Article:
Sudan + 1 more

A worsening displacement crisis in need of a comprehensive response

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Two years after the secession of South Sudan, the internal displacement crisis in Sudan remains a cause for serious concern. Piecemeal efforts to end conflicts and pave the way for durable solutions have failed, and increased fighting, border disputes and inter-communal violence led to the displacement of around 400,000 people in the first five months of 2013. Figures for other causes of displacement are difficult to come by, but 2012 saw an estimated 84,000 people displaced by flooding.

Both the Sudanese government and the inter-national community have struggled to address the needs of internally displaced people (IDPs) effectively. IDPs have been victims of targeted attacks and looting, and as such face serious threats to their physical security and moral integrity. They also have difficulties in accessing basic services and mar- kets, which has led to food insecurity and a dire situation in terms of their health. There is a lack of data on the scale of urban displacement and only limited understanding and assessment of urban IDPs’ needs. As a result, IDPs not based in camps, and particularly those living in towns and cities, have become all but invisible.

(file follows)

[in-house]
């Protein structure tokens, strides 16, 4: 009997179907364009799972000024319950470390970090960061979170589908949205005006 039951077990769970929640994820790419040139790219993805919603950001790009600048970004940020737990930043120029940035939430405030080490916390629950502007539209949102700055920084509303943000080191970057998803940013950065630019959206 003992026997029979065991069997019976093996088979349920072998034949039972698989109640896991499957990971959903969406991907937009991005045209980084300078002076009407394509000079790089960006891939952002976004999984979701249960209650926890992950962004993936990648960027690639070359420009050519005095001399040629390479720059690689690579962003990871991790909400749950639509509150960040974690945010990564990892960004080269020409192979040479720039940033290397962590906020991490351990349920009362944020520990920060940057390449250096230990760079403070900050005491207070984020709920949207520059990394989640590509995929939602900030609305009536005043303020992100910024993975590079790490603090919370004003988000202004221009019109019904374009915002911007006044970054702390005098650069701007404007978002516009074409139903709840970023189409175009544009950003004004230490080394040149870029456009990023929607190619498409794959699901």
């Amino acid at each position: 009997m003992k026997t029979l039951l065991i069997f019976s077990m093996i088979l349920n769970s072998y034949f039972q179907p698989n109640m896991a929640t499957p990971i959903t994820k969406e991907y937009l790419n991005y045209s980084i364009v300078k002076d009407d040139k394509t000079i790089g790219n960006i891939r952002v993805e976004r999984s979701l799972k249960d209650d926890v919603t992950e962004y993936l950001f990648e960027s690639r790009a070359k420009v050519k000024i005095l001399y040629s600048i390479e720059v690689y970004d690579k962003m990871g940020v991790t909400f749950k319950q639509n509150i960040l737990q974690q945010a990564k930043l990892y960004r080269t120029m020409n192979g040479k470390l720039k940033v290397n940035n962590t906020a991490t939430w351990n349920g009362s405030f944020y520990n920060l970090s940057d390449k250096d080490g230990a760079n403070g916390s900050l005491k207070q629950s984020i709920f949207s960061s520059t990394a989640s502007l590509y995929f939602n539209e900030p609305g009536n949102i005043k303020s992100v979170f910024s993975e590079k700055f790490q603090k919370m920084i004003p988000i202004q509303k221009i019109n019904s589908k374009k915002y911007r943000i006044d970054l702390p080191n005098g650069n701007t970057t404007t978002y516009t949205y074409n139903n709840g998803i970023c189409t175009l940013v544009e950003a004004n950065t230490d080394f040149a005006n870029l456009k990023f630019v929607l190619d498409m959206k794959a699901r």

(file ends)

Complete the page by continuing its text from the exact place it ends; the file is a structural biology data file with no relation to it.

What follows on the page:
There has been some progress in the implementation of agreements and frameworks relevant to sup- porting IDPs at the national and regional level, but it has been slow and insufficient. Serious challenges in terms of access and funding mean the humanitarian community has struggled to provide them with adequate assistance and protection.

If IDPs are to have a real chance of achieving durable solutions, sustainable peace and security are para- mount. A comprehensive peace process is needed to address and resolve the common causes of Sudan’s various conflicts. A holistic and inclusive approach to displacement is needed, which should address the needs of all IDPs wherever they live and wherever they intend to settle – be it in government or rebel- held areas, or rural or urban settings. In order to do so, the humanitarian and development communities must collaborate more fully to ensure that both immediate and long-term needs are met.